It’s Thanksgiving — and I am truly thankful for more blessings than I can list, or think of, or deserve. I am relatively healthy; a creaky knee, an occasional spasm in the underworked muscles of my back, and an infrequently annoying allergy seem to be more signs of advancing age than declining health, though the possible relationship doesn’t escape me.
I have two children I’m proud of, and grandsons who delight me. I love and appreciate Pat, my wife of more than 35 years, far more than I tell her. I need to do better. She is my rock.
This may seem a tad strange, but I’m also thankful for my challenges — the hard times. I’ve seen a few over the course of 66 years. A few failures, a handful of disappointments, and some losses that seemed unendurable at the time, made me stronger. The support and comfort of family and close friends made certain that my shortcomings, the missed opportunities, and the griefs of life never hardened me against the opportunities to find joy. I’ve discovered it everywhere I’ve ever been.
I’m thankful for the times I got caught in the act of making mischief. The minor punishments exacted for those indiscretions taught me valuable lessons and kept me, I’m certain, from pushing the boundaries too far.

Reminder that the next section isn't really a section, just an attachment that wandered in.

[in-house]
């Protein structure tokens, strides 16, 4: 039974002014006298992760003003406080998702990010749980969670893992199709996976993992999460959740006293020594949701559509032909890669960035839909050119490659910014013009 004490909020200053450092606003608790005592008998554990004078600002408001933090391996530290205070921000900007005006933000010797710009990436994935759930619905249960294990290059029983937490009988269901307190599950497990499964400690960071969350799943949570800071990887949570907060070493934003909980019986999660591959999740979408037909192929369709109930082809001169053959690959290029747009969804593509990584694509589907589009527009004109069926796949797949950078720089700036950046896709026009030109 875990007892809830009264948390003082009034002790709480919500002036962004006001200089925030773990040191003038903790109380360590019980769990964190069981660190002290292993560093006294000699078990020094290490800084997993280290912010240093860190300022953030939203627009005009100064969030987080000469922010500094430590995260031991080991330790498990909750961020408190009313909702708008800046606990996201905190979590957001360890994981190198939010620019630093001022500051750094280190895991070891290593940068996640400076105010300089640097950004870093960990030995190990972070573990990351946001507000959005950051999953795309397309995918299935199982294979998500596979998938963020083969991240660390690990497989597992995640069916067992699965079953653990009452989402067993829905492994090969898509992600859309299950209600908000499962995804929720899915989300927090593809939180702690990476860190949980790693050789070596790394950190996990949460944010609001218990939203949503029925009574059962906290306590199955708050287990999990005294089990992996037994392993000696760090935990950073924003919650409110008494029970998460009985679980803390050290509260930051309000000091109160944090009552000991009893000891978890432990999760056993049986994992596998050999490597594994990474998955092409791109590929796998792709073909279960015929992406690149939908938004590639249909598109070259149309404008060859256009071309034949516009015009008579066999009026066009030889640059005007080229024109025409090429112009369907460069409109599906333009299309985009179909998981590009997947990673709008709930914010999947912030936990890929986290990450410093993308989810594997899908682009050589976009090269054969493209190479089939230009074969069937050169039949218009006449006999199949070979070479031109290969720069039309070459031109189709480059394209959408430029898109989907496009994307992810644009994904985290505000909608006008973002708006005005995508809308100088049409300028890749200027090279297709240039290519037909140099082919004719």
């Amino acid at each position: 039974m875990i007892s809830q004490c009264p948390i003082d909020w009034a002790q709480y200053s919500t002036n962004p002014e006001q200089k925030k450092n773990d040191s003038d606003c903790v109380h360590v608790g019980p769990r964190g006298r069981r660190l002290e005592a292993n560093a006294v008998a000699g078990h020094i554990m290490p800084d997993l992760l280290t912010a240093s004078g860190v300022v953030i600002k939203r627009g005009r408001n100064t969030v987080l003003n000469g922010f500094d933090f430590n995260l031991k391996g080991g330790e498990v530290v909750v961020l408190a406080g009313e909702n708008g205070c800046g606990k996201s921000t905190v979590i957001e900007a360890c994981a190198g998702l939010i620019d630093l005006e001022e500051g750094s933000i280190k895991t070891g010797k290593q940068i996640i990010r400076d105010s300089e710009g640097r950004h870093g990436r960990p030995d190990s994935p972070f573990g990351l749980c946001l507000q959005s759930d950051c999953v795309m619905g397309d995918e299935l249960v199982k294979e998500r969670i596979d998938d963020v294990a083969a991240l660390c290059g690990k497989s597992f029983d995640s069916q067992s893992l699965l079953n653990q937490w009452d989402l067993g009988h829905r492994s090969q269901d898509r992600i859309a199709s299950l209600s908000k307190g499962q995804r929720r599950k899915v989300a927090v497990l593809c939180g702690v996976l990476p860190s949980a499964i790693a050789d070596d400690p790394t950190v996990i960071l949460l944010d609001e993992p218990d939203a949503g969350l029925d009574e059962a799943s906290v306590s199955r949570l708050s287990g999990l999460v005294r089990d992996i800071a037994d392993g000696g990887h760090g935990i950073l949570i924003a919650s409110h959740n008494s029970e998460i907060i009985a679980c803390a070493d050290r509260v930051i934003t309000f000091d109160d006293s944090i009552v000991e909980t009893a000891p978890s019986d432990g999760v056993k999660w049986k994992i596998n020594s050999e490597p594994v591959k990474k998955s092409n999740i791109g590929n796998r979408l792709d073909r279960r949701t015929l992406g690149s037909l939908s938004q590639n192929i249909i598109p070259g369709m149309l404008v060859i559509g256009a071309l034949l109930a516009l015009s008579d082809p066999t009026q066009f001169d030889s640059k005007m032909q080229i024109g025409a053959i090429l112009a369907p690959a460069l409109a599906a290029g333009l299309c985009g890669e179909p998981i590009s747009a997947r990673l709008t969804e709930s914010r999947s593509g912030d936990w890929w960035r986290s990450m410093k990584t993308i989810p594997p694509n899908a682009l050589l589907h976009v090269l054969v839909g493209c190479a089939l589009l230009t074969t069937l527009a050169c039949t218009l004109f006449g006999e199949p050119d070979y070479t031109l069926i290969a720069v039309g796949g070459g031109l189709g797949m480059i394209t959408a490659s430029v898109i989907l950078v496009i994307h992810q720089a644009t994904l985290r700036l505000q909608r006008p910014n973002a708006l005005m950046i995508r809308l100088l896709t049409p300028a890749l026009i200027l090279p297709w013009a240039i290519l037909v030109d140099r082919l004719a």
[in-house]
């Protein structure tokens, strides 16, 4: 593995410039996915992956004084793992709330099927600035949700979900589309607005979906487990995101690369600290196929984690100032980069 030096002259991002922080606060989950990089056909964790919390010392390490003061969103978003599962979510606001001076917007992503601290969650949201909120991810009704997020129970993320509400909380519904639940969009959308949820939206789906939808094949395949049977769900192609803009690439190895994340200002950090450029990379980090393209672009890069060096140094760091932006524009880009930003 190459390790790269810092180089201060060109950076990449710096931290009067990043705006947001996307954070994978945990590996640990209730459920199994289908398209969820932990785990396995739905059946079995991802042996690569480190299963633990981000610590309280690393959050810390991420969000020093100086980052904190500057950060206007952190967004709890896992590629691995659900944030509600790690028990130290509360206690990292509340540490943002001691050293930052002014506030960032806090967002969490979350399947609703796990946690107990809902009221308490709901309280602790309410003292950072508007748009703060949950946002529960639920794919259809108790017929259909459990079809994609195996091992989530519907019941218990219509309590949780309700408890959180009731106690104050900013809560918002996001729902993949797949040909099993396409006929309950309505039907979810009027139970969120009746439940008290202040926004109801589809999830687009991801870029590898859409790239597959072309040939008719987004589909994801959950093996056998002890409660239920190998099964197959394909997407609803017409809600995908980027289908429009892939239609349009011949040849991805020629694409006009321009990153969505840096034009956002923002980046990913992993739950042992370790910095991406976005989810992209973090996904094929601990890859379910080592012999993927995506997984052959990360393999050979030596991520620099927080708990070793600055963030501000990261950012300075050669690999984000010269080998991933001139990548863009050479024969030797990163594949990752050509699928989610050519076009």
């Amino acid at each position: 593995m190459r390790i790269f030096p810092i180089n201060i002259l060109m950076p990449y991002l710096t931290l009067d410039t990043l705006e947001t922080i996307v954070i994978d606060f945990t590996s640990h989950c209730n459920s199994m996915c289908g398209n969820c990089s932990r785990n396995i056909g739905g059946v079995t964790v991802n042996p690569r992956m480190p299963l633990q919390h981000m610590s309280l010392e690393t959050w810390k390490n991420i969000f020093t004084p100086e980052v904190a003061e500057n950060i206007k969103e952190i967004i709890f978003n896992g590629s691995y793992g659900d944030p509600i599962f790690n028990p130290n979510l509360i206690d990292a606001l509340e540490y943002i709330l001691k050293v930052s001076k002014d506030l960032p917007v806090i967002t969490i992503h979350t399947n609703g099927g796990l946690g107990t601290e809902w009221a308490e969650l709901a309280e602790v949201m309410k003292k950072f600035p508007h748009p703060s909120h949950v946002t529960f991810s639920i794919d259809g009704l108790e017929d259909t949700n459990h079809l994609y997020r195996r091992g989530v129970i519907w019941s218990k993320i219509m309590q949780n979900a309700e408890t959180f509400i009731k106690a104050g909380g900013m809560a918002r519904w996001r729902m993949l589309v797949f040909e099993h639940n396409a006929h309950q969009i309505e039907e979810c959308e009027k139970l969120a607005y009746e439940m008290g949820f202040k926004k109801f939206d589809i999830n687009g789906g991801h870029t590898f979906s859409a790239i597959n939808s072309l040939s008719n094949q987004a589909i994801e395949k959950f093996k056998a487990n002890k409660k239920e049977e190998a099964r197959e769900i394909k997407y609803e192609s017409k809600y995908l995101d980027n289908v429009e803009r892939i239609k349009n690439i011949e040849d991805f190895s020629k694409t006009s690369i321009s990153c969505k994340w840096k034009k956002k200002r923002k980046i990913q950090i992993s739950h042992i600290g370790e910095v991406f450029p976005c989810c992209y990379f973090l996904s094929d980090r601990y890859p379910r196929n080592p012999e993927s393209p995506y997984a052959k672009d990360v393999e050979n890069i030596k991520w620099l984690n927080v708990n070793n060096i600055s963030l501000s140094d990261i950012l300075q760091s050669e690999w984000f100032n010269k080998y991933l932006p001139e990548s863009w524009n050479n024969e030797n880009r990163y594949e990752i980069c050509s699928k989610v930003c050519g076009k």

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I’m thankful for a job that I love, as I have mentioned many times. I am truly blessed to have the opportunity to meet, interview, and write about America’s farmers and ranchers.
I’m thankful for all the nitpicking editors I’ve worked with, who have and continue to make everything I write better. I always got the credit, and much of it belonged to conscientious editing. Ed, Glen, Hembree, Forrest, and Bob, thanks.
I am thankful for the boundaries that I did push. Moving from my home in rural Upstate South Carolina, all those years ago, to the glitz and glamour — as well as the traffic and the trials of life in a big city — to take a job in Atlanta, Ga., with Southeast Farm Press, was one of the best decisions of my life. Moving to Texas many years later was another.
I’m thankful for choosing journalism. At one time I thought I would be a football coach. Hands down, this is better.
I am thankful that my mother taught me the love of books. If there’s a book at hand, I’m never bored. I thank my dad for teaching me the value of hard work, though he also encouraged me to get as much education as possible so I would have more choices in life.
Finally, I am truly thankful to live when and where I do. Otherwise, I would have missed all these things and all the people I am blessed to have in my life.